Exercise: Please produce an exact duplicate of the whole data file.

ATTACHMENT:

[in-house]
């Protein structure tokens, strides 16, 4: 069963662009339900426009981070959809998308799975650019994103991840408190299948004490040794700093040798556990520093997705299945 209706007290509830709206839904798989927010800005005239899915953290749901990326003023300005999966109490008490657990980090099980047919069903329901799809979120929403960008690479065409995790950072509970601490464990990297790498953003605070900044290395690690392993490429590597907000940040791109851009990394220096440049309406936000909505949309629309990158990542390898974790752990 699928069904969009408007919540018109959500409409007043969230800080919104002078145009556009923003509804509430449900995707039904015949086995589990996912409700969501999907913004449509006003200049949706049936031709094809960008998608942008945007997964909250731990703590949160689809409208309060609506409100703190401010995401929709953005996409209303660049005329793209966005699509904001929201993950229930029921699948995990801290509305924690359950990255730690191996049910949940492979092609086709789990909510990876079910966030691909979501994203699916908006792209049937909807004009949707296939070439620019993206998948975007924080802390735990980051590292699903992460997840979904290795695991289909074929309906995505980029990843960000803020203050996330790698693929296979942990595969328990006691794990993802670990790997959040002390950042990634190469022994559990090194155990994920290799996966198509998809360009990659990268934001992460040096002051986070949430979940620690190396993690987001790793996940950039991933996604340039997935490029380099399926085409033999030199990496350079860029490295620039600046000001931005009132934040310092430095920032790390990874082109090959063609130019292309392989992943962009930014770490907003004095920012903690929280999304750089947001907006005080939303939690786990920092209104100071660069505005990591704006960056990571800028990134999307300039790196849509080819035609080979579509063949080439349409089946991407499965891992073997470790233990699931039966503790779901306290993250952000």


[in-house]
């Protein structure tokens, strides 16, 4: 069963662009339900426009981070959809998308799975650019994103991840408190299948004490040794700093040798556990520093997705299945 209706007290509830709206839904798989927010800005005239899915953290749901990326003023300005999966109490008490657990980090099980047919069903329901799809979120929403960008690479065409995790950072509970601490464990990297790498953003605070900044290395690690392993490429590597907000940040791109851009990394220096440049309406936000909505949309629309990158990542390898974790752990 699928069904969009408007919540018109959500409409007043969230800080919104002078145009556009923003509804509430449900995707039904015949086995589990996912409700969501999907913004449509006003200049949706049936031709094809960008998608942008945007997964909250731990703590949160689809409208309060609506409100703190401010995401929709953005996409209303660049005329793209966005699509904001929201993950229930029921699948995990801290509305924690359950990255730690191996049910949940492979092609086709789990909510990876079910966030691909979501994203699916908006792209049937909807004009949707296939070439620019993206998948975007924080802390735990980051590292699903992460997840979904290795695991289909074929309906995505980029990843960000803020203050996330790698693929296979942990595969328990006691794990993802670990790997959040002390950042990634190469022994559990090194155990994920290799996966198509998809360009990659990268934001992460040096002051986070949430979940620690190396993690987001790793996940950039991933996604340039997935490029380099399926085409033999030199990496350079860029490295620039600046000001931005009132934040310092430095920032790390990874082109090959063609130019292309392989992943962009930014770490907003004095920012903690929280999304750089947001907006005080939303939690786990920092209104100071660069505005990591704006960056990571800028990134999307300039790196849509080819035609080979579509063949080439349409089946991407499965891992073997470790233990699931039966503790779901306290993250952000």